Next mindblowing excerpt from the day was the keynote address by
CEO, Tony Hsieh (pronunced Shay). Tony built zappos to a billion +
company by focusing on....products? No. Price? No. Customer service?
Not really. His secret sauce? Unflinchingly committing to a company
culture of "delivering happiness." I can't wait to read his new book
by the same title. From other companies I've studied and been a part
of, I can tell you, this guy gets it! I feel very privlidged to have
heard him speak this morning.

Gotta run but more to come...

Wednesday, May 5, 2010

Be an Expert!

Last night I had the pleasure of spending time with James Hickey, a managing partner at Tatum (rockin' CFO talent), and Nicole Ward, a fellow Board Member at ArtPoint and colleague of James.  Both are great people, super nice, uber motivated and well connected (for good reasons). 

We talked about a lot of fun stuff but at some point the conversation went into CPA firm partners and their Biz Dev efforts.  James explained that frequently partners will ask him for an introduction into a certain industry where "they'd like to be (and are not)."  What followed from there was a discussion around if these CPA partners want companies to recognize them as experts, or "go to" people, in a certain field, they have to establish themselves there first.  We gave credit to their ambition to recognize where some of the hot markets are and their desire to be there.  We concluded that without having the perception of being an expert, they're not going to be successful in developing clients.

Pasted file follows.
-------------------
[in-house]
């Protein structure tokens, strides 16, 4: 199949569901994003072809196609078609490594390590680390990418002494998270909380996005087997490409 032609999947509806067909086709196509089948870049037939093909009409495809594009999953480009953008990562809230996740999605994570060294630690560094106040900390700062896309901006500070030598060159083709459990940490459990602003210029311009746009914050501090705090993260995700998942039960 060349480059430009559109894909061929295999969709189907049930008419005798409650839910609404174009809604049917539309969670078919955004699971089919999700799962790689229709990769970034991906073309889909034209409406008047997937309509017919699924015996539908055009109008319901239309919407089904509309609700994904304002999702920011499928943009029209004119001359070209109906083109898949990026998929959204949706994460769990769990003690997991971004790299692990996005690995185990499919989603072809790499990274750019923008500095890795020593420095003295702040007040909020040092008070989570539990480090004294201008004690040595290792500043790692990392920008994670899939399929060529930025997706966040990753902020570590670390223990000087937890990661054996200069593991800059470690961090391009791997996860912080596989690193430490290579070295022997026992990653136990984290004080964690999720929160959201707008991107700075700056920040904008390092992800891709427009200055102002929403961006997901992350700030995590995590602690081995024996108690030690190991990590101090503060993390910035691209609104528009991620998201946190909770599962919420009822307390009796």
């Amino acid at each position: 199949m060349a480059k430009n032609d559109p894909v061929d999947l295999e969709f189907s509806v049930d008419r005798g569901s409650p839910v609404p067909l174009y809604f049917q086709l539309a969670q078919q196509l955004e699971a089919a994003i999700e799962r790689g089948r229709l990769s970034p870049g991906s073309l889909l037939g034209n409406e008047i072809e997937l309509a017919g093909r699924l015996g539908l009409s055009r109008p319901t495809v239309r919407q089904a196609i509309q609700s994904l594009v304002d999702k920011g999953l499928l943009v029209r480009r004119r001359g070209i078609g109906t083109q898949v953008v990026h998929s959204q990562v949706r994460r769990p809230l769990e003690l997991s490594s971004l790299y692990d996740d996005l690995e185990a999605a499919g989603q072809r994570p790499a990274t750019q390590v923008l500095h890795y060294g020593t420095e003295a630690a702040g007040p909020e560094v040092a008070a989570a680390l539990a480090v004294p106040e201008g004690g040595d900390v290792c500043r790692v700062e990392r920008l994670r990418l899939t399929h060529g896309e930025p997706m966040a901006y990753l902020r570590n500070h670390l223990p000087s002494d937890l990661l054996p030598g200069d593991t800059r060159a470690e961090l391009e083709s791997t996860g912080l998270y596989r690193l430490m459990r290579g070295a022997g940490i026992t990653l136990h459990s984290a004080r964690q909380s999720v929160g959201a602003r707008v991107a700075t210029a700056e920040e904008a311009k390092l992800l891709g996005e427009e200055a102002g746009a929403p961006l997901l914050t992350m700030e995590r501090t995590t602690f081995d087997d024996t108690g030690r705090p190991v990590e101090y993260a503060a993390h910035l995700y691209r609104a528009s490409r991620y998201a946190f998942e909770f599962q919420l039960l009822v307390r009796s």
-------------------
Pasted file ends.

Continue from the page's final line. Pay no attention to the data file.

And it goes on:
So how does one become established as an expert?  In his book The Four Hour Work Week, Timothy Ferriss outlines some very simple techniques.  The first is to join organizations in the field you want to be in.  So, for example, if you want to provide services to the music industry, join the Blues Music Association or the American Federation of Musicians.  This one step will immediately open doors.  Next, get quoted or published.  Peter Shankman has told me that he founded Help a Reporter Out (HARO) to level out the playing field in journalism.  By doing so he's created a huge opportunity for people to become recognized in and associated with their field of expertise.  Next, attend related trade shows.  Simple.  Easy.  Of course, there's the whole social media field of blogging, tweeting, etc. that are great vehicles to establish credibility as well. 

What I've failed to mention thus far and is perhaps the most important, is to actually BE an EXPERT.  "Fake it 'till you make it" will only get you so far.  If you say you can deliver the goods, you better be able to actually deliver otherwise you'll quickly develop a reputation...and not the kind you want.  Do your research.  Ask lots of questions to people who are already established in the field.  Partner on some projects with them.

The context of this discussion is not limited to CPAs and their firms but is applicable to all businesses.  Motivated entrepreneurs are consistently looking for ways to grow their business and enter new markets.  By following some of the above suggestions, these entrepreneurs can establish themselves as experts and successfully evolve their businesses through strategic growth.